WINDSOR, Ontario — Typically, March is one of the slower months on the furniture retail calendar.
But for Canadian home furnishings retailer Tepperman’s, it’s THE month. For years, the Windsor, Ontario-based retailer has had its biggest sale of the year — and its biggest sales of the year — in sleepy March.
So why March? Andrew Tepperman, third generation president of the 12-store, family-owned chain, has some ideas. “March 31 is the end of our fiscal year, and April 1 is the beginning of a new fiscal year. All we could think of was my grandfather, who started the business, wanted to finish the fiscal year on a high note.”
Since it’s the biggest sale of the year, the retailer goes all out. Tepperman’s 98th Anniversary Sale, a five-week celebration in honor of nearly 10 decades in business, is the retailer’s premier event of the year. To mark the occasion, Tepperman’s mails a 32-page catalog to homes in Windsor, Chatham, Sarnia, London, Kitchener-Waterloo and Ancaster/Hamilton. One lucky customer will also win a $1,000 gift via the Spring Refresh giveaway detailed on page 32.
“March is an atypical month to have your ‘Super Bowl’ of promotions, but it’s historically been our Super Bowl. We’re going to continue to keep growing it every year,” Tepperman said.
And while Tepperman’s celebrates 98 years in business this year, Tepperman said he’s well aware that there’s a big anniversary just around the corner and made the company’s latest 10-year vision plan coincide with the 100th anniversary. To put it together, he and his brother, Noah, visited Ann Arbor, Mich.’s Zingerman’s Deli and its owner, Ari Weinzweig, who he labeled a genius when it comes to helping companies with implementing visions.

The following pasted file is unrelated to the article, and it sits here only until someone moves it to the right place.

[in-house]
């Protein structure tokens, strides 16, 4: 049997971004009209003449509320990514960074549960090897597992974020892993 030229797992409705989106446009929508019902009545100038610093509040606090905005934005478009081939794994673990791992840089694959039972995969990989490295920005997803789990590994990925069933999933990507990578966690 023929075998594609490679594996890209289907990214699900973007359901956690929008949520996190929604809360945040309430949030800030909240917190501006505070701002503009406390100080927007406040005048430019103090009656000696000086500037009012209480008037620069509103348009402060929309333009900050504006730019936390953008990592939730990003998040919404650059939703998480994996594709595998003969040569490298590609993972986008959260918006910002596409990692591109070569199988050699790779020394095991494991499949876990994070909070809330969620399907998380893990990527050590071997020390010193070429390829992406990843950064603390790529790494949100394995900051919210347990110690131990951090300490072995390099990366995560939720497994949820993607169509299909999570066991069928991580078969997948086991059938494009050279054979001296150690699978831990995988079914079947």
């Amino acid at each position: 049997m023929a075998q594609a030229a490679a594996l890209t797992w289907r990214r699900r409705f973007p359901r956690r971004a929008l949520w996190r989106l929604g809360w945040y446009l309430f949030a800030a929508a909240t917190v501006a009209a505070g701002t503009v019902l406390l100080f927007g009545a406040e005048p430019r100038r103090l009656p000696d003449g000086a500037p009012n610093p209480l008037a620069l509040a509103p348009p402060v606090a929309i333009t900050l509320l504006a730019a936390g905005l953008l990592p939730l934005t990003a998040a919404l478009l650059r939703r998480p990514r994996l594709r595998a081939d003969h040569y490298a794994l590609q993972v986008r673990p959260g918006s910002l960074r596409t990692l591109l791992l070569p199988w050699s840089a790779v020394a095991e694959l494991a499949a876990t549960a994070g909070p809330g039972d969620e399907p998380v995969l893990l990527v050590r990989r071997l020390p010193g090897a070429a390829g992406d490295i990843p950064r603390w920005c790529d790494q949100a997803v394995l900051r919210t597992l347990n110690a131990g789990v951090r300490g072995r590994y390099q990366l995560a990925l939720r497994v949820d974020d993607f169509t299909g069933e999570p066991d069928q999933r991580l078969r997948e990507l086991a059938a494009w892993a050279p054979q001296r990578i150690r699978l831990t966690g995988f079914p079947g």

“We’re in year eight in this vision, and we haven’t changed a single word,” he said. “It gets everybody aligned on everything, not just profitability but community partnerships, sustainability, the educational component of the business and developing internal people. It’s more of a purpose in what we’re doing. I think that resonates more in the small and medium-sized communities we’re in.
“In our markets, we have a really good brand name and reputation, and communities see how involved we are. It pays off.”
Tepperman said resonating in those small and medium-sized communities goes back to the brand identity established by his grandfather, Nate Tepperman, and continued by his father, Bill Tepperman. He pointed to things Tepperman’s does to help in its communities as well as its in-house financing operations, which he said gives it more flexibility to accommodate its customers.
“I’d like to say we have the same values and guiding principles my grandfather had,” Tepperman said. “The business has changed quite a bit, and he would have no idea what we’re doing with marketing and things like that, but the customers we attract and the people we employ are pretty consistent.
“The way my grandfather started in 1925, he was an immigrant with no money, but he had that entrepreneur mindset. He started going house to house, knocking on doors selling rugs and towels. He would leave the product at the house and each week collect a nickel,” he continued.
“Today, we still operate a huge in-house financing business. It has created a different connection with the customer. When they get in trouble, we try to work with them and it allowed us to grow the sale and increase add-ons that come with the ability to spend more.”